On 1 July 2012 Çatalhöyük was officially named as a UNESCO World Heritage site.  As one of the only Middle Eastern Neolithic tell sites to make the list, it was a high distinction, and it prompted a major press day attended by the Minister and other dignitaries.  Excavation work resumed with some 160 people involved in a season that focused primarily on excavating structures in the lower levels of the south area, to get an idea of what older houses looked like.  In the north area they also conducted excavation with the purpose of getting a better picture of the full plan; many Byzantine and Neolithic burials were unearthed.  Geophysical survey and conservation and preservation projects were continued.

Current information on the project can be found on the website.

Sources:

Anatolian Studies 44: 10-13; 45: 6-9

Anatolian Archaeology 1: 3-4; 2: 6-7; 3: 4-5; 4: 8-10; 5: 4-7; 6: 5-7; 7: 2-4, 4-6; 8: 5-7; 9: 9-11; 10: 8-10; 11: 20-22; 12: 22-24; 13: 20-22; 14: 21-22; 15: 19-20; 16: 18-20

Heritage Turkey 1: 17-18; 2: 19-20, 35

 Bibliography:

Düring, B.S. 2001: ‘Social dimensions in the architecture of Neolithic Çatalhöyük’ Anatolian Studies 51: 1-18

Düring, B.S. 2003: ‘Burials in context: the 1960s inhumations of Çatalhöyük East’ Anatolian Studies 53: 1-15

Molleson, T., Ottevanger, J., Compton, T. 2004: ‘Variation in Neolithic teeth from Çatalhöyük’ Anatolian Studies 54: 1-26

Meece, S. 2006: ‘A bird's eye view - of a leopard's spots: The Çatalhöyük 'map' and the development of cartographic representation in prehistory’ Anatolian Studies 56: 1-16

Carter, T. 2011: ‘A true gift of mother earth: the use and significance of obsidian at Çatalhöyük’ Anatolian Studies 61: 1-19

Gibson, C., Last, J., Raszick, T., Frame, S. 2002: ‘Çatalhöyük West Mound study season’ Anatolian Archaeology 8: 7-9

Fairbain, A. 2002: ‘An archaeology of archaeobotany: re-investigating the Mellaart seed archive from Çatalhöyük’ Anatolian Archaeology 8: 16-17

Gibson, C., Last, J., Raszick, T., Frame, S. 2003: ‘An early Chalcolithic building on the West Mound at Çatalhöyük’ Anatolian Archaeology 9: 12-14

Hodder, I. (ed) 1997: On the Surface: Çatalhöyük 1993–1995, BIAA Monograph 22

Hodder, I. (ed) 2000: Towards Reflexive Method in Archaeology: The Example at Çatalhöyük, BIAA Monograph 28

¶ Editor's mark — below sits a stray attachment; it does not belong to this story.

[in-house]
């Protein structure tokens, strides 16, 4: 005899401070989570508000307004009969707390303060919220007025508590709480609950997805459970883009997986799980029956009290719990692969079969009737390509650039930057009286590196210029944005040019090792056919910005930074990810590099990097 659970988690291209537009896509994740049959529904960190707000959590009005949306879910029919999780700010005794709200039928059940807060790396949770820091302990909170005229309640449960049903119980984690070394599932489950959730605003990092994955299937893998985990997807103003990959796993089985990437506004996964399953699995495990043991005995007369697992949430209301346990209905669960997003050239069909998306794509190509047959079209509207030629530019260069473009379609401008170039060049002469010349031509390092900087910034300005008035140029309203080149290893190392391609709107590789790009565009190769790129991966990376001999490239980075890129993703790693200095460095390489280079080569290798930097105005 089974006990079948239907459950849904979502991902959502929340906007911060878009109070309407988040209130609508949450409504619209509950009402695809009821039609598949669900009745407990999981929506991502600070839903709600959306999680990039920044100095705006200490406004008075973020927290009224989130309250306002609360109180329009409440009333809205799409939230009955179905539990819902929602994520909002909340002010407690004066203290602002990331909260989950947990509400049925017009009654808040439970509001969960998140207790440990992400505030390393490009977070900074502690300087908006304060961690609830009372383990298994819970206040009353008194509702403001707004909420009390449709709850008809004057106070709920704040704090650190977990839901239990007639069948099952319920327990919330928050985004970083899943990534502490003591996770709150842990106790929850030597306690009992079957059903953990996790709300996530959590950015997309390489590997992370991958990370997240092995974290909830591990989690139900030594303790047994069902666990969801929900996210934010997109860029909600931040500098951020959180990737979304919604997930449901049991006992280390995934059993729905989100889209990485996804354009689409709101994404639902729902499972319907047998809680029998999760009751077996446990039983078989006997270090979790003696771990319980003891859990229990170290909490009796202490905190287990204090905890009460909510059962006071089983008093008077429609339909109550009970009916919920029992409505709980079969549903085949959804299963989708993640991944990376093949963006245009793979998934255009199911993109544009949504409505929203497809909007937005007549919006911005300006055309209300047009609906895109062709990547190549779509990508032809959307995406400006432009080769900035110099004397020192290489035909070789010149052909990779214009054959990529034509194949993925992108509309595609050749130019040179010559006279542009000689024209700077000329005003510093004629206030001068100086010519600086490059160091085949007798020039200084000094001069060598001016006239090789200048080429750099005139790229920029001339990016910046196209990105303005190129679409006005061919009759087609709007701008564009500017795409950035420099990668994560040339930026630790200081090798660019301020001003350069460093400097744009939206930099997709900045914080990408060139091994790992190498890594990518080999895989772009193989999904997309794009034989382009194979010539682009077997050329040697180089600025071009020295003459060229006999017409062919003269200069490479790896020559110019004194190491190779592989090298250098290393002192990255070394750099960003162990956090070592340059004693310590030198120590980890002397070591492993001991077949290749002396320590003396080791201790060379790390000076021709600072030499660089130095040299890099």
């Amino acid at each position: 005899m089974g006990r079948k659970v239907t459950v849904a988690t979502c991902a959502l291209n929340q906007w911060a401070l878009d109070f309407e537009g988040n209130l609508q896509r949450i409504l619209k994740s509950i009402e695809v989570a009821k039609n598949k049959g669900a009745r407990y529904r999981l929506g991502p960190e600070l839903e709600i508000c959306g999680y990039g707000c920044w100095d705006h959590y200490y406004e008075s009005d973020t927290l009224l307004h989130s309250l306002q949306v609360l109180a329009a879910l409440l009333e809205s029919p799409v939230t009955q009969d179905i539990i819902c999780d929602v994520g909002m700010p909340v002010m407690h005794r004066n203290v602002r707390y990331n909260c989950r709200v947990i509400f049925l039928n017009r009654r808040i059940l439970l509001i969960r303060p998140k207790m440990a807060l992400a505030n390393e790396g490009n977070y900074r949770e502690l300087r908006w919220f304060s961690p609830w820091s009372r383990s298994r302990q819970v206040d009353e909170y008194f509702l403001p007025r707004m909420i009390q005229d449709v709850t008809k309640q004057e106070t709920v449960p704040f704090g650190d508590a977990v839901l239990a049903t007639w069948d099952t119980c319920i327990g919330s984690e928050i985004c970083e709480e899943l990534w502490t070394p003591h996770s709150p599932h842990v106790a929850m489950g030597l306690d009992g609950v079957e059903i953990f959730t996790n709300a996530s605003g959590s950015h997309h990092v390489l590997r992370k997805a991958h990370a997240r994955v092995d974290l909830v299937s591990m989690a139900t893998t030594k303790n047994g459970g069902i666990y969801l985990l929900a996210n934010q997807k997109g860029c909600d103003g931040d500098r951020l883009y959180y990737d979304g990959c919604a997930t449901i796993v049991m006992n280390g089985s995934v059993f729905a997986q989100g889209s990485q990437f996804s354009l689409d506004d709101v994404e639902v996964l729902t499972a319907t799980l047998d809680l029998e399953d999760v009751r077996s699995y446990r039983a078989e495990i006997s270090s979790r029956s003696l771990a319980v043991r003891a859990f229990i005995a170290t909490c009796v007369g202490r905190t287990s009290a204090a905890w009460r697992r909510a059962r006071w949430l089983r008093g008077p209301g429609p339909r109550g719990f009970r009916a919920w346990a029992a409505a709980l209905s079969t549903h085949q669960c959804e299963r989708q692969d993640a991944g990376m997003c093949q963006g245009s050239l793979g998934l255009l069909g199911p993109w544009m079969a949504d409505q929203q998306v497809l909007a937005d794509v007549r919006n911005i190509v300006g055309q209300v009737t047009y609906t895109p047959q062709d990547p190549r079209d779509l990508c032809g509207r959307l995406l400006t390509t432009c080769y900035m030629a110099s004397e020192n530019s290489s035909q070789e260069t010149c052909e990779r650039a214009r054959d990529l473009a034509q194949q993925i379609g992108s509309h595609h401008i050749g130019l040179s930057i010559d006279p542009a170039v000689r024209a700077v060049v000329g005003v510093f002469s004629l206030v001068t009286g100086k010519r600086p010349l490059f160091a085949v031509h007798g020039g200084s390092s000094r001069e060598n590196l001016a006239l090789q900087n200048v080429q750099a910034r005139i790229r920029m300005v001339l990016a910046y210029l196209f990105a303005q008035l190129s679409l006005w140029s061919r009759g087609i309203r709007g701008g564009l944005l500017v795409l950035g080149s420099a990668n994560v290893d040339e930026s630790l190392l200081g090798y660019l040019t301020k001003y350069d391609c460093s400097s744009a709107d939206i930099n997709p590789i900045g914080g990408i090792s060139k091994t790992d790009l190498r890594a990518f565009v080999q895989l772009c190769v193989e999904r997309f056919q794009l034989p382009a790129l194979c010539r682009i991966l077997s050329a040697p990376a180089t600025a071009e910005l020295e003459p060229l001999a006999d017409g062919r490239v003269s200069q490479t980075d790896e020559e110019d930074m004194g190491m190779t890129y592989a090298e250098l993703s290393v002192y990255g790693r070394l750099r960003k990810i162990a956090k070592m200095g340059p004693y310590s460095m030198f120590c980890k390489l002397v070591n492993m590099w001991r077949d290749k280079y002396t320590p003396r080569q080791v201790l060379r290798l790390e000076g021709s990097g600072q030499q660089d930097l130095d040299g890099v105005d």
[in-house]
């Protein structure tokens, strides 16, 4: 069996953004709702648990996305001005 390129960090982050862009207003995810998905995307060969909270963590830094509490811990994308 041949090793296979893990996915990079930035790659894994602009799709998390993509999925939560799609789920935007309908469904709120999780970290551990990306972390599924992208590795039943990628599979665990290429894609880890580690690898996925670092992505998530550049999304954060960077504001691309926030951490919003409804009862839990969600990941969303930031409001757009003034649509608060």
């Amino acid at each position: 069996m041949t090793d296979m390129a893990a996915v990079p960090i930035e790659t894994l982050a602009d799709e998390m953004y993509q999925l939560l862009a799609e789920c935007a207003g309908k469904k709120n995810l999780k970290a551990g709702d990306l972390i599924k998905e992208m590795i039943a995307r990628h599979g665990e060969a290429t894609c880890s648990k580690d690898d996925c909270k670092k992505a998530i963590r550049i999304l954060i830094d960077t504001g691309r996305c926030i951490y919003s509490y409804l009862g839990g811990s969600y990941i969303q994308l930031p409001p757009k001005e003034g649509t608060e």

Hodder, I. (ed) 2006: Excavating Çatalhöyük: South, North and KOPAL Area Reports from the 1995–99 Seasons. BIAA Monograph 37

Hodder, I. (ed) 2005: Inhabiting Çatalhöyük: Reports from the 1995–99 Seasons. BIAA Monograph 38

Hodder, I. (ed) 2005: Changing Materialities at Çatalhöyük: Reports from the 1995–99 Seasons. BIAA Monograph 39

Hodder, I. (ed) 2005: Çatalhöyük Perspectives: Reports from the 1995–99 Seasons. BIAA Monograph 40

Hodder, I. (ed) 2014: Çatalhöyük excavations: the 2000-2008 seasons. BIAA Monograph 46

Hodder, I. (ed) 2013: Çatalhöyük excavations: Humans and Landscapes of Çatalhöyük excavations. Reports from the 2000-2008 season. BIAA Monograph 47

Hodder, I. (ed) 2013: Substantive technologies at Çatalhöyük: reports from the 2000-2008 seasons. BIAA Monograph 48, 2013

Hodder, I. (ed) 2014: Integrating Çatalhöyük: themes from the 2000-2008. BIAA Monograph 49

Hodder, I. 2016 More on history houses at Çatalhöyük: a response to Carleton et al. Journal of Archaeological Science 10.1016/j.jas.2015.10.010

Hodder, I. 2016 Degrees of dependence: the example of the introduction of pottery in the Middle East and at Çatalhöyük. In L. Der and F. Fernandini (eds) The Archaeology of Entanglement. London: Routledge.. 235-50.

Hodder, I. 2017 Things and the slow Neolithic: the Middle Eastern transformation. Journal of Archaeological Method and Theory DOI 10.1007/s10816-017-9336-0

Lewis J P, Leng, M J, Dean, J R, Marciniak, A, Bar-Yosef Mayer, D E and Wu, X. (2016) 'Early Holocene palaeoseasonality inferred from the stable isotope composition of Unio shells from Çatalhöyük, Turkey', Environmental Archaeology. Available at: doi:10.1080/14614103.2015.1116216 [Accessed 05 February 2016]


Ian Hodder was trained at University College London and at Cambridge University where he obtained his PhD in 1975. After a brief period teaching at Leeds, he returned to Cambridge where he taught until 1999. In 1999 he moved to teach at Stanford University. His main large-scale excavation projects have been at Haddenham in the east of England and at Çatalhöyük in Turkey where he has worked since 1993. He has been awarded the Oscar Montelius Medal by the Swedish Society of Antiquaries, the Huxley Memorial Medal by the Royal Anthropological Institute, the Fyssen International Prize, has been a Guggenheim Fellow, and has Honorary Doctorates from Bristol and Leiden Universities, and is a Fellow of the British Academy.

Belongs to;
Archaeology Related Disciplines
Community Outreach & Public Archaeology
Conservation & Restoration
Excavations
Surveys